I don't entirely understand static electricity; particularly how it seems to flow through rubber shoes and paint, but seemingly not rubber tyres or car seats.

I am tired of getting shocks from my van.

I've read that those anti-static strips for vehicles that drag on the ground were banned from being marketed since they don't actually work. I also read that the strips are less effective than the tyres depositing charge as they roll on the road.

I've read that the best methods for avoiding the shocks are to either hold onto the frame of your car as you're getting out, or alternatively, once you're out of your car, before touching the door to close it, hold the metal of your key and tap it with the end. I believe I've had some success with these, but not all the time.

What different ways and where might the static electricity be building up? Why do/don't the above methods work? And what can be done?

Some ideas:

  • Cover the seat with anti-static [something]
  • Try an anti-static strip anyway
  • 1
    \$\begingroup\$ If you have cloth or vinyl seats, you can generate significant amounts of static electricity as you slide across the seat while getting in or out of the vehicle. You can purchase a spray that reduces or eliminates that problem - one brand name is "Staticide". \$\endgroup\$ Apr 18, 2015 at 11:34
  • \$\begingroup\$ Although I've never used it personally, I've also read that a light misting of a liquid fabric softener can also be effective - that would be Downy or Fleecy in North America. \$\endgroup\$ Apr 18, 2015 at 11:36
  • 1
    \$\begingroup\$ Touch a piece of "Anti static foam" in contact between you and the car. This also prevents zapping computers. \$\endgroup\$ Apr 18, 2015 at 12:40
  • \$\begingroup\$ I hold on to the frame as I'm getting out and i NEVER get zapped. Works for taking clothes out of a dryer too \$\endgroup\$
    – DerStrom8
    Apr 18, 2015 at 20:08
  • \$\begingroup\$ Rather than touching your key to the van, which could scratch the paintwork, touch the van with the back of your hand first. The greater surface area means the electric current is much less concentrated and the back of your hand is much less sensitive. \$\endgroup\$ Apr 19, 2015 at 0:44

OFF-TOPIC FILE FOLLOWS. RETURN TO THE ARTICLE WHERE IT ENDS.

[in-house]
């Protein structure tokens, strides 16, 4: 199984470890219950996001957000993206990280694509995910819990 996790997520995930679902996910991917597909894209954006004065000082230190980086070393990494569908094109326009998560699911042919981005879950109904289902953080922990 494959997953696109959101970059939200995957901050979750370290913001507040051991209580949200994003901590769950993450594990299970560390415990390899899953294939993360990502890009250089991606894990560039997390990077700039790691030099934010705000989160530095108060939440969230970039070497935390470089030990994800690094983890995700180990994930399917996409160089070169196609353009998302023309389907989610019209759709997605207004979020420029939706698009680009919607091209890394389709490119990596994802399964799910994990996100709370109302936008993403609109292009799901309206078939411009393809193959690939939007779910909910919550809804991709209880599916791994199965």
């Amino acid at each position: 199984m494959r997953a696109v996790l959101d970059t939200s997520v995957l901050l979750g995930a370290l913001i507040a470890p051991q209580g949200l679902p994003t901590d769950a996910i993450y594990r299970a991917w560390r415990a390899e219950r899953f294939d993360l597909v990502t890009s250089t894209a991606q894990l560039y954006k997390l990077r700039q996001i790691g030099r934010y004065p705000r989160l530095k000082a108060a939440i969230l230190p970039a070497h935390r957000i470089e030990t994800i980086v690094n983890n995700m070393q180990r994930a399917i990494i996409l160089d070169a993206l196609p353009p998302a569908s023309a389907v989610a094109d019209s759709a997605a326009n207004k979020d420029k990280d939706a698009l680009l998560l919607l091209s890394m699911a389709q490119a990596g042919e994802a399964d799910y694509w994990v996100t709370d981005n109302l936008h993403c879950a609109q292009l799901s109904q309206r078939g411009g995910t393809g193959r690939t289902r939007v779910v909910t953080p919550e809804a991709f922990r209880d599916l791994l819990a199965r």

5 Answers 5


In most cars, you are isolated from the chassis when you're driving: everything is plastic, leather or textile. When you get out of your car, friction can rip off charges from the electrically neutral environment (this is called tribocharging) such that the potential difference between you and the ground increases drastically. When you set foot on the ground, your shoes are normally isolating you sufficiently for you to retain that charge.

On the other hand, the chassis is pretty much at ground potential: yes, it is isolated from ground by the tyres, but there is still electrical leakage through the tyres so over time, any difference of potential leaks out. Therefore, when you touch the door to close it, you are effectively triggering an uncontrolled discharge to ground. As you guessed, the so-called antistatic strips will not help you because the chassis is already pretty much at ground potential.

This is the same thing as the protection against electrostatic discharges in chips. Standard practice is to never use isolating materials (which prevent equipotentiality) nor conductive materials (which do not control discharges) for your environment, but dissipative materials instead. Now, you are not going to redo the interior of your car with dissipative mats, but you can still control the discharge the way you prefer.

Personally I would place a small metal plate in the door near the handle connected to the chassis via a 100k-1MOhm resistor (which makes it a dissipative material), or even hack the inside handle to make it nicer. Touch it after you are finished rubbing yourself against the seat and before you close the door and you should be fine.